Vitihotra, Viti-hotra, Vītihotra: 11 definitions
Vitihotra means something in Hinduism, Sanskrit. If you want to know the exact meaning, history, etymology or English translation of this term then check out the descriptions on this page. Add your comment or reference to a book if you want to contribute to this summary article.
Purana and Itihasa (epic history)Source: Wisdom Library: Bhagavata Purana
1) Vītihotra (वीतिहोत्र):—Son of Indrasena (son of Pūrṇa). He had a son named Satyaśravā. (see Bhāgavata Purāṇa 9.2)
2) Vītihotra (वीतिहोत्र):—Son of Sukumāra (son of Dhṛṣṭaketu, who was the son of Satyaketu). His son was called Bharga. (see Bhāgavata Purāṇa 9.17.9)Source: archive.org: Puranic Encyclopedia
1) Vītihotra (वीतिहोत्र).—A King in ancient India. Vītihotra was one of the ten sons born to Priyavrata by his wife Barhiṣmatī, the daughter of Viśvakarmā. Agnīdhra, Idhmajihva, Yajñabāhu, Mahāvīra, Hiraṇyaretas, Ghṛtapṛṣṭha, Savana, Medhātithi and Kavi were the brothers of Vītihotra. (Bhāgavata, Skandha 5).
2) Vītihotra (वीतिहोत्र).—The husband of Śabarī in her previous life. (See under Śabarī).
3) Vītihotra (वीतिहोत्र).—The eldest of the hundred sons of Tālajangha. When Tālajaṅgha was defeated by Paraśurāma, he and his men went to the Himālayas under the leadership of Vītihotra and hid themselves there. They returned when Paraśurāma had gone to Mahendragiri for penance. (Brahmāṇḍa Purāṇa, Chapter 89).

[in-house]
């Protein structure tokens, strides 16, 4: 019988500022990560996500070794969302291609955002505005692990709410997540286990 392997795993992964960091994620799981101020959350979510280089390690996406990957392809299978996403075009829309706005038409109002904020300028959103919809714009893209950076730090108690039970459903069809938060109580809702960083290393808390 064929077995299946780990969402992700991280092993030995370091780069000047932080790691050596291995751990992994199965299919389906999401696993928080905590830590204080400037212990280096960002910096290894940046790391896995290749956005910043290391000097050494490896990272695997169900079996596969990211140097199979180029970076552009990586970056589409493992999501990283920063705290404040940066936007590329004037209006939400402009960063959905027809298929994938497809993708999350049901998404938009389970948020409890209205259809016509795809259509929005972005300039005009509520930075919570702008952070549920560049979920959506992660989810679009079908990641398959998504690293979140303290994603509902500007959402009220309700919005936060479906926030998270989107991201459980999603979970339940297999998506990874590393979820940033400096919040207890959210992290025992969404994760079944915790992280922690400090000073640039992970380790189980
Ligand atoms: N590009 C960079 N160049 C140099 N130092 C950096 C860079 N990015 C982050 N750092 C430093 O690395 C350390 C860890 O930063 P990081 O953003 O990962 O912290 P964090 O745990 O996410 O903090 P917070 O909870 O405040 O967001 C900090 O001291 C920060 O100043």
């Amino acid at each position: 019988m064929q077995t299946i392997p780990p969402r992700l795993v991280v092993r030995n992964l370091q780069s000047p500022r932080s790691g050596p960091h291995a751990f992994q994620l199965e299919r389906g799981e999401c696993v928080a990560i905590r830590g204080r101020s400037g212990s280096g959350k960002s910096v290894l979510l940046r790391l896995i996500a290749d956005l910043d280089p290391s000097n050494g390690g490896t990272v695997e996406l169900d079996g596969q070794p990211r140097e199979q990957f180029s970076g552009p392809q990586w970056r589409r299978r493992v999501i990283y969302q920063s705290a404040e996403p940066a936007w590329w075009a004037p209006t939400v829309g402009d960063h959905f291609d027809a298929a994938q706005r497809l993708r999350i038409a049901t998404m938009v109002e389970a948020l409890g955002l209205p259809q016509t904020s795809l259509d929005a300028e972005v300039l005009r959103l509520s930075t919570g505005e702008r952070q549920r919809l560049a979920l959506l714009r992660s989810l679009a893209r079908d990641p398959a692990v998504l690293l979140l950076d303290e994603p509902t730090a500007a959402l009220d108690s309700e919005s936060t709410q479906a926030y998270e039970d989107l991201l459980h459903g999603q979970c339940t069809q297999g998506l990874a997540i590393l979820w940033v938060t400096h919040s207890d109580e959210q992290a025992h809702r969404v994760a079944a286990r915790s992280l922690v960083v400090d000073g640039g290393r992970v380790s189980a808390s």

4) Vītihotra (वीतिहोत्र).—A Kingdom of ancient India. It is mentioned in Mahābhārata, Droṇa Parva, Chapter 70, Stanza 12, that all the Kṣatriyas of this country were exterminated by Paraśurāma.Source: Cologne Digital Sanskrit Dictionaries: The Purana Index
1a) Vītihotra (वीतिहोत्र).—A son of Priyavrata: appointed Lord of Puṣkaradvīpa. Father of Ramaṇaka and Dhātakī. After dividing the kingdom among his sons he became religiously devoted.*
- * Bhāgavata-purāṇa V. 1. 25 and 33; 20. 31.
1b) A son of Indrasena and father of Satyaśravas.*
- * Bhāgavata-purāṇa IX. 2. 20.
1c) A son of Sukumāra and father of Bharga.*
- * Bhāgavata-purāṇa IX. 17. 9.
1d) The eldest son of Tālajangha; father of Ananta; escaped to Himālayas from Paraśurāma's attack.*
- * Bhāgavata-purāṇa IX. 23. 29; Brahmāṇḍa-purāṇa III. 46. 26; 47. 67; 69. 53; Matsya-purāṇa 43. 49; Viṣṇu-purāṇa IV. 11. 24.
1e) Invited for Yudhiṣṭhira's Rājasūya.*
- * Bhāgavata-purāṇa X. 74. 9.
1f) A son of Dṛṣṭaketu and father of Bhārga.*
- * Viṣṇu-purāṇa IV. 8. 20.
- 1) Brahmāṇḍa-purāṇa II. 16. 65; III. 69. 52; 74. 138; Matsya-purāṇa 43. 48; 114. 54; Vāyu-purāṇa 45. 134.
- 2) Matsya-purāṇa 272. 1, 17.